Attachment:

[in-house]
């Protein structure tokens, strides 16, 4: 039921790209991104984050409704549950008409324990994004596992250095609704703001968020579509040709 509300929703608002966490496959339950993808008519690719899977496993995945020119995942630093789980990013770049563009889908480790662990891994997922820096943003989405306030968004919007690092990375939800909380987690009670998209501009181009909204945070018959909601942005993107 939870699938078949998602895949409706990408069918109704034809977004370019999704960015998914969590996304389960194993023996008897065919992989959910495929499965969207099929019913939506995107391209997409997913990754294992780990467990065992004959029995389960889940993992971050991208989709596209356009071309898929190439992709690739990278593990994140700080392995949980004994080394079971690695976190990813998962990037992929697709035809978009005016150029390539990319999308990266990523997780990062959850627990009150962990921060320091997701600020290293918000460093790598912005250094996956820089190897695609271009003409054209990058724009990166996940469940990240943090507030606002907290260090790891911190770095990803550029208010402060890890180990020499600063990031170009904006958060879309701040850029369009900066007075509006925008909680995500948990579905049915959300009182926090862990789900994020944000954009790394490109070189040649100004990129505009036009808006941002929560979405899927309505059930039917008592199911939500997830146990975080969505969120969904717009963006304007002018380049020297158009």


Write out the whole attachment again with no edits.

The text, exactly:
[in-house]
């Protein structure tokens, strides 16, 4: 039921790209991104984050409704549950008409324990994004596992250095609704703001968020579509040709 509300929703608002966490496959339950993808008519690719899977496993995945020119995942630093789980990013770049563009889908480790662990891994997922820096943003989405306030968004919007690092990375939800909380987690009670998209501009181009909204945070018959909601942005993107 939870699938078949998602895949409706990408069918109704034809977004370019999704960015998914969590996304389960194993023996008897065919992989959910495929499965969207099929019913939506995107391209997409997913990754294992780990467990065992004959029995389960889940993992971050991208989709596209356009071309898929190439992709690739990278593990994140700080392995949980004994080394079971690695976190990813998962990037992929697709035809978009005016150029390539990319999308990266990523997780990062959850627990009150962990921060320091997701600020290293918000460093790598912005250094996956820089190897695609271009003409054209990058724009990166996940469940990240943090507030606002907290260090790891911190770095990803550029208010402060890890180990020499600063990031170009904006958060879309701040850029369009900066007075509006925008909680995500948990579905049915959300009182926090862990789900994020944000954009790394490109070189040649100004990129505009036009808006941002929560979405899927309505059930039917008592199911939500997830146990975080969505969120969904717009963006304007002018380049020297158009």